To be clear, Mr. Lucas did not just give $18,000 to the County to make Mr. Ramsey’s embarrassing lapse of judgment go away. But Shoosmith’s president did essentially “front” the money so that the Chamber of Commerce could act fast and present a check for the $18,000 to the County. Shoosmith’s actual share of the total was much smaller, only a few hundred dollars. But fronting this much money is no small gesture.

To explain his leadership role in this matter Mr. Lucas was quoted as saying that ‘I don’t agree with the flight, but I sympathize with the position [Ramsey] was in.”

Sympathize with the position? What position exactly is he in sympathy with? Does he have a problem with public officials being accountable for their actions? Was this revelation of poor judgment unfair? What?

While it is now clear that politicians and dumps are not such strange bedfellows, this case is a vivid reminder that politicians should always remember that waste management is big business, motivated by profit and is subject to governmental regulation.

Perhaps politicians everywhere would be well reminded to make sure that that their economic motivations to become “bedfellows” with the dump...I mean landfill... operators do not compromise or override their regulatory responsibility to protect the public interest.

6 Comments:

  • At 3/22/2006 4:22 PM, Anonymous Anonymous said…

    Dumps and local politicians, seems to me like a match made in heavan.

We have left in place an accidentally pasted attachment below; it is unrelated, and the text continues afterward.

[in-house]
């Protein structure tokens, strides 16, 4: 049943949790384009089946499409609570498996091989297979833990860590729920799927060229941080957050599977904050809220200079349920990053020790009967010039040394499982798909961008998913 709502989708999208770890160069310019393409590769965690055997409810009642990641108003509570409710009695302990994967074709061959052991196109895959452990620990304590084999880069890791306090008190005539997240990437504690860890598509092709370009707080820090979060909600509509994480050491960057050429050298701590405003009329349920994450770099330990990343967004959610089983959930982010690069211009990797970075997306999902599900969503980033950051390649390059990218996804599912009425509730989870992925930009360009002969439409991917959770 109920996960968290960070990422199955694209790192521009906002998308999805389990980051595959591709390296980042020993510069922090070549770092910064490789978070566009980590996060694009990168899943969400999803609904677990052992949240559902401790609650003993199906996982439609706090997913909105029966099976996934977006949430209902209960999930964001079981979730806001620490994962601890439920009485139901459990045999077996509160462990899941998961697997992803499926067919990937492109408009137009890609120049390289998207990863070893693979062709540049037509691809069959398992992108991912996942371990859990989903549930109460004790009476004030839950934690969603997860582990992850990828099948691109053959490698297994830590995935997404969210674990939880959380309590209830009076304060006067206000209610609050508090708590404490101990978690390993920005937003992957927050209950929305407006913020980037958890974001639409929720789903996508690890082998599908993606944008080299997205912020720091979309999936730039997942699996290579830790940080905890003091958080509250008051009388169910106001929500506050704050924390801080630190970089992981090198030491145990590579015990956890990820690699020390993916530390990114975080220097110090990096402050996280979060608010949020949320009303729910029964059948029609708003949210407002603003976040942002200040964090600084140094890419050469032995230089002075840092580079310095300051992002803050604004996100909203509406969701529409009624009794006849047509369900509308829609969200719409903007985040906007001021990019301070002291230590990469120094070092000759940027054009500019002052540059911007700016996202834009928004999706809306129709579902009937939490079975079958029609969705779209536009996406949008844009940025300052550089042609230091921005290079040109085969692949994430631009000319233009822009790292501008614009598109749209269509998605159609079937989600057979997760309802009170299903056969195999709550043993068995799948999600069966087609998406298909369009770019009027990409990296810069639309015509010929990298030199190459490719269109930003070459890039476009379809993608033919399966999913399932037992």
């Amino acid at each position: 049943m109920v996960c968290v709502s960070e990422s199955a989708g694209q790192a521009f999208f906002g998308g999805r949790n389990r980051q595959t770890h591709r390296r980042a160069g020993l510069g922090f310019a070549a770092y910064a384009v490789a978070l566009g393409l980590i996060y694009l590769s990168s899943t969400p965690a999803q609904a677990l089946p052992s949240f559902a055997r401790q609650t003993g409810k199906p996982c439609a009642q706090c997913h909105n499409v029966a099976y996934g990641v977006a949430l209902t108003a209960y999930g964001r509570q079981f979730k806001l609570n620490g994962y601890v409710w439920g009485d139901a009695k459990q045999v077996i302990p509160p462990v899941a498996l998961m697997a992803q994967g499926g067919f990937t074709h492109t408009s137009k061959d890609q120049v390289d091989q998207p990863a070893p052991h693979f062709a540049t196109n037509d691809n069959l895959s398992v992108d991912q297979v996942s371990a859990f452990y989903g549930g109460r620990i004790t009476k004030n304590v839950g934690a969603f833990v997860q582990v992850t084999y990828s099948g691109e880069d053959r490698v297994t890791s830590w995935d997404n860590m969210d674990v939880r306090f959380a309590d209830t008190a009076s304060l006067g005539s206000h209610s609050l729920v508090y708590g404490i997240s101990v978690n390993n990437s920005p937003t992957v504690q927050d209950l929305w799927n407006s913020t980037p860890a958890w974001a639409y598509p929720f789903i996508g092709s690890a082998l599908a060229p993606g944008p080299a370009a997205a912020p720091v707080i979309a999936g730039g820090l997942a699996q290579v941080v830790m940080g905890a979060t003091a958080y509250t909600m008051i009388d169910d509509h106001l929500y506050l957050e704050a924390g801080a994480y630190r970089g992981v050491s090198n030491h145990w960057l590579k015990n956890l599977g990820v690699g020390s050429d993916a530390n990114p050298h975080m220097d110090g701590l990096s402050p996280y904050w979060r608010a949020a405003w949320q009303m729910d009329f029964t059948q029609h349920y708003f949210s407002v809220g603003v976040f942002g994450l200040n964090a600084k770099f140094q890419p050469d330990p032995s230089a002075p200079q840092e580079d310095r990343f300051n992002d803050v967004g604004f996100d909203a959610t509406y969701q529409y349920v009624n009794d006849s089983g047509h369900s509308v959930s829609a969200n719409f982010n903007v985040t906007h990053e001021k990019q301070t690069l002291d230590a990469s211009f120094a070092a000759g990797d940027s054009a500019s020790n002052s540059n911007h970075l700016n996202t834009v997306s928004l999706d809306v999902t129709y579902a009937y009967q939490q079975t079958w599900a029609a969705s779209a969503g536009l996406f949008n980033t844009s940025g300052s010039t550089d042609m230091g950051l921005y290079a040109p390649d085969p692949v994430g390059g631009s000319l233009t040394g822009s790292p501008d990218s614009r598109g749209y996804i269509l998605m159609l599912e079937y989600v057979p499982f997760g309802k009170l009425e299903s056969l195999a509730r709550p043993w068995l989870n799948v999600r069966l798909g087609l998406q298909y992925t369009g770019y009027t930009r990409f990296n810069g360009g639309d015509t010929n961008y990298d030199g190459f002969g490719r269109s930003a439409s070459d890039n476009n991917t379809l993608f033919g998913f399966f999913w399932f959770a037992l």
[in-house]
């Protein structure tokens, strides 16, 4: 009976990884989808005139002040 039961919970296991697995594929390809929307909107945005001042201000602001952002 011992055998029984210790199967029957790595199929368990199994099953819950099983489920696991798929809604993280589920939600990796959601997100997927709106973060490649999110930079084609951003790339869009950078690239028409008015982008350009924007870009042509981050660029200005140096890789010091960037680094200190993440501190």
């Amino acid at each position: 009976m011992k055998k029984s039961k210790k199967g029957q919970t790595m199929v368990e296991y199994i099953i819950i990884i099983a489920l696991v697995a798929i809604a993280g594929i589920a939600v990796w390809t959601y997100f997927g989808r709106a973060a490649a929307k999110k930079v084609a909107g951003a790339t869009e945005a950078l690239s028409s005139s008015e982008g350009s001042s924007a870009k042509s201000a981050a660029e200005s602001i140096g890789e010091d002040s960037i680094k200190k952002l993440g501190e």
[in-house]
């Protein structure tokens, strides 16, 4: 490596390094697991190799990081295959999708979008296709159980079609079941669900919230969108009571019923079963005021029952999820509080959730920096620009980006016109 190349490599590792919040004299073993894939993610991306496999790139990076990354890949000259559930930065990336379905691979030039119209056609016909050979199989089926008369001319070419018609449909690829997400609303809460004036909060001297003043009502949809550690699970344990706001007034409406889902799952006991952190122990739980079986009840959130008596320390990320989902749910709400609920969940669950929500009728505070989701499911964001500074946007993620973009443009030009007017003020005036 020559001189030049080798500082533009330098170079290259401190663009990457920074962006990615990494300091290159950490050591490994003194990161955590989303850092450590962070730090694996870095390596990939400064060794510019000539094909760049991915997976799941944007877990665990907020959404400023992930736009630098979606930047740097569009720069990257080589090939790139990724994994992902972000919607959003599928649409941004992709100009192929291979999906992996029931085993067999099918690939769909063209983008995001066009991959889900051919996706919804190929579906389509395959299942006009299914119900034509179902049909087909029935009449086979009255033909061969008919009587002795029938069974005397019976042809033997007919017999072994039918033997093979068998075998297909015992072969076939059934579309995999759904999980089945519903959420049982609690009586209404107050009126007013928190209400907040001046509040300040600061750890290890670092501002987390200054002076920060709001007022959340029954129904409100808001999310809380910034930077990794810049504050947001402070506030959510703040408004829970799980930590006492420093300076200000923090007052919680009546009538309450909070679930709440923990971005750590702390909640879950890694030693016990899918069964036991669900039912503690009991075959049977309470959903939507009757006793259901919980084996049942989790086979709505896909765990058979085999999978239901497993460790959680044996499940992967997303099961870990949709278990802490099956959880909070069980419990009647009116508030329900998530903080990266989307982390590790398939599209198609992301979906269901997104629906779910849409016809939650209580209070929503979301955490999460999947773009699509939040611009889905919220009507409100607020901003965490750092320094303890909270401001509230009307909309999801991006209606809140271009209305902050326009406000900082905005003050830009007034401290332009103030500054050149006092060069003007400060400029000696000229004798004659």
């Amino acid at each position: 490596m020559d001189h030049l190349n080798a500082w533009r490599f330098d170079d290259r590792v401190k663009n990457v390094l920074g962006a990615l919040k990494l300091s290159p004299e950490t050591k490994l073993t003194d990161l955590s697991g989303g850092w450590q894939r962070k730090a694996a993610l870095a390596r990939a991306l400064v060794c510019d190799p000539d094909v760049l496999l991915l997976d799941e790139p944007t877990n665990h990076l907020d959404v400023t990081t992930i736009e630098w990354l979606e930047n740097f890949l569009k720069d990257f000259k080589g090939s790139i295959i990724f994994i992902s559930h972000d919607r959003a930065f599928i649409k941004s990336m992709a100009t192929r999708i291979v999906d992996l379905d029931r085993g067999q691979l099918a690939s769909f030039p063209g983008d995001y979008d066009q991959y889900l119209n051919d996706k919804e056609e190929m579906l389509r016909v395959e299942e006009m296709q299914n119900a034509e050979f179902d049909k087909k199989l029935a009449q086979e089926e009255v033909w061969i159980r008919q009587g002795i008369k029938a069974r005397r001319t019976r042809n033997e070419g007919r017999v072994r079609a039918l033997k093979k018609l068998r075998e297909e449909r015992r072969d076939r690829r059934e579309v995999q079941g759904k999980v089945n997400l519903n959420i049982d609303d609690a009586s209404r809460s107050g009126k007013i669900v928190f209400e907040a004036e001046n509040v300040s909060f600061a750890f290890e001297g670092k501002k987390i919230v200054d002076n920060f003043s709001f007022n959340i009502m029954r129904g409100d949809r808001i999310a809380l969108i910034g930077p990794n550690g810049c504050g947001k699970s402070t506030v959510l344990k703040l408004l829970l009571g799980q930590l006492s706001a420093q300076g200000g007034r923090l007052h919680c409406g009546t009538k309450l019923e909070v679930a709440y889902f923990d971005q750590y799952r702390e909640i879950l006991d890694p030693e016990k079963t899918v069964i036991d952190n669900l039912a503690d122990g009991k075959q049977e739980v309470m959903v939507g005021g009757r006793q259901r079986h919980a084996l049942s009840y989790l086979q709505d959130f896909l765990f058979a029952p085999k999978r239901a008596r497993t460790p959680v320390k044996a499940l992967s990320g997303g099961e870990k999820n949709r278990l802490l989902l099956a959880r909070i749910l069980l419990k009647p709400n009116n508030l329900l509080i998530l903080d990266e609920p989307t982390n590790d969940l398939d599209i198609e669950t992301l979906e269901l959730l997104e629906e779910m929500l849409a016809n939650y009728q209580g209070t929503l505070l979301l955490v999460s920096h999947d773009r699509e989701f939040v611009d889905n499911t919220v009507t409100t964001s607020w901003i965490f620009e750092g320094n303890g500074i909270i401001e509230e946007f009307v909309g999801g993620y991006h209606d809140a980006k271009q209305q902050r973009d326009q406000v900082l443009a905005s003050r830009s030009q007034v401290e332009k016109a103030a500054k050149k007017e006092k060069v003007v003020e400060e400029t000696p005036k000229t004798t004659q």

• At 3/22/2006 5:50 PM, Anonymous Anonymous said…

    When one is in a business subject to close governmental oversight, it never hurts to curry favor with high officials in government who oversee the oversight. Will, were you born yesterday?

     
  • At 3/22/2006 9:58 PM, Blogger Tom James (aka Brave Hart) said…

    I don't think Will was born yesterday. He was just raised to have a conscience and integrity.

    Unfortunately, those are becoming rare traits in todays society. As is knowledge of the bible and morals.

    I not perfect, no one is, just an observation.

     
  • At 3/23/2006 8:56 AM, Anonymous Anonymous said…

    If your want to see a total disaster of a "landfill" do a little research into the private/public partnership on a landfill in Paige County, Virginia. An absolute mess, that was promoted by local officials as a panecea to all problems, but in the end had cost the County millions of dollars.

    I'm not saying this is always case, but be aware.

     
  • At 3/23/2006 8:57 PM, Anonymous Anonymous said…

    We have one of those commercial dumps here in Amelia. The Sups. thought it was a good way to generate some money instead of raising taxes. But don't think it ever produced as much money as they promised.

    Now that we got it, we got it forever. If thats the best the Sups. could think of for economic development,we sure don't need any more brilliant ideas from these so called "experts."

    One thing for sure, when conditions are right, the dump smells up the county for about five miles around.

     
  • At 3/28/2006 10:48 AM, Anonymous Anonymous said…

    Over here in New Kent, we are on the verge of getting dumped on also. Just like you say, it is being promoted as "economic development." But that don't make it any sweeter. It is still a big commercial dump and will generate about 170 trucks of trash a day mostly from outside our community and probably outside of Virginia. The rural communities always get dumped on.